“Then a new king, who did not know about Joseph, came to power in Egypt. ‘Look,’ he said to his people, ‘the Israelites have become much too numerous for us. Come, we must deal shrewdly with them or they will become even more numerous and, if war breaks out, will join our enemies, fight against us and leave the country.’” (Exodus 1:8-10 NIV84)
To many modern historians, the past has become something that we can never be truly sure of. So, in this sense, the past can be redefined to the point that no one can be certain what was really true. I have a real concern about this view of history because it negates the ability to look into the past with any certainty regarding reality and meaning. Here’s a modern-day example: If we were to forget the true history of our founding fathers, we would lose any connectedness between our present purpose and theirs. Let’s use our verses for today as an example. More than 400 years after Joseph brought his family into Egypt to survive the famine, a king came to power who didn’t know the history of Joseph. That means he did not know that God used Joseph’s ability to interpret Pharaoh’s dreams to save the Egyptian people from a 7-year famine. He didn’t have that knowledge of the past rooted anywhere in his understanding of the Israelites. Because of this broken connection to the past, he began to view the Israelites as a threat rather than a blessing. He began to fear them and consequently, to severely oppress them. In short, left with no true connection to the past, he developed false views about his present situation. Once he accepted his new (but false) views about his present, he began to create attitudes and policies reflective of his new view rather than the truth.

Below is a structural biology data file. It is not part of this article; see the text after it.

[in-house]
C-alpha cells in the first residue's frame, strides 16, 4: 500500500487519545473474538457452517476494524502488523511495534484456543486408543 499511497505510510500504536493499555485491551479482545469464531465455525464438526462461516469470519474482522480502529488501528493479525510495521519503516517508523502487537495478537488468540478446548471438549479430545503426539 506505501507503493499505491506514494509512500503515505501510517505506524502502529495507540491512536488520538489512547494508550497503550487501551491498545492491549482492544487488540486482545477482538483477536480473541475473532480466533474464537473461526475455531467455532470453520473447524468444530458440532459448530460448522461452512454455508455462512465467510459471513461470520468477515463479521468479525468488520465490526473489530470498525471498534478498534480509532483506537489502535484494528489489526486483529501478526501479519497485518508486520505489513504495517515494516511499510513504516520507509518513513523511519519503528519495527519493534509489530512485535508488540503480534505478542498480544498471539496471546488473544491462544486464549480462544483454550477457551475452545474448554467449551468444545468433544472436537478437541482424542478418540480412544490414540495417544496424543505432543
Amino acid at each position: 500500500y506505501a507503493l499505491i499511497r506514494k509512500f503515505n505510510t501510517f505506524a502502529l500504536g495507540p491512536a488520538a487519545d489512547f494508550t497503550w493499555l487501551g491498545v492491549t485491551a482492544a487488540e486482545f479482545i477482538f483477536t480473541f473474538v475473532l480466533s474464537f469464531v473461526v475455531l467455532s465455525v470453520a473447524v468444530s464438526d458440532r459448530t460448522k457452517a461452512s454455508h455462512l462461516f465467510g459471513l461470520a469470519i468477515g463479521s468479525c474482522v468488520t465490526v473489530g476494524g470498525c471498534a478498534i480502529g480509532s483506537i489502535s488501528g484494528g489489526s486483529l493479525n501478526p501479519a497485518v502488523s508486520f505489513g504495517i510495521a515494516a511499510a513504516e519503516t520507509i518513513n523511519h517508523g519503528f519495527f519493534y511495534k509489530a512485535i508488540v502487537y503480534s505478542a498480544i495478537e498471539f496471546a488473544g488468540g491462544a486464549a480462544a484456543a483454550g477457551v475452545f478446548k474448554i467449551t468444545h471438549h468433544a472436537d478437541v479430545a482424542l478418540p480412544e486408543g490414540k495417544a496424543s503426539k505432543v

Forgetting the past is like pulling up the pegs of a tent and trying to live in it. It’s like untying a docked ship and watching it drift away. It’s like charting the future of a country and having no clue who its people are and what makes them tick. When we look at the current state of our country, we should take this truth to heart. But the same truth applies to our spiritual history. A lot of Christians think biblical history is unimportant. Some are even willing to deny some of the history surrounding the life and ministry of Jesus. Understand, as we pull up those tent pegs, the question begged is, “Where and when do we put them back in?” Truth has to be somewhere or it gets lost completely. Like this new Pharaoh that came to power in Moses’ day, we are apt to draw false conclusions and move in the wrong direction because we rely on our personal opinion rather than historical truth.
One last thought: This same Moses ended his ministry with God’s people by writing the book of Deuteronomy. Numerous times he warned the Israelites about the danger of forgetting their past. He told them if they forgot their past, they would then forget about the God of their past. Which is exactly what ended up happening. Just read Isaiah and Jeremiah and see what they ended up going through because, by forgetting where they came from, they completely lost where they should have been going. They began to get involved in idolatry and ugly practices that put them at odds with God Himself.
May we cherish, understand, and move forward with a clear and certain understanding of our past.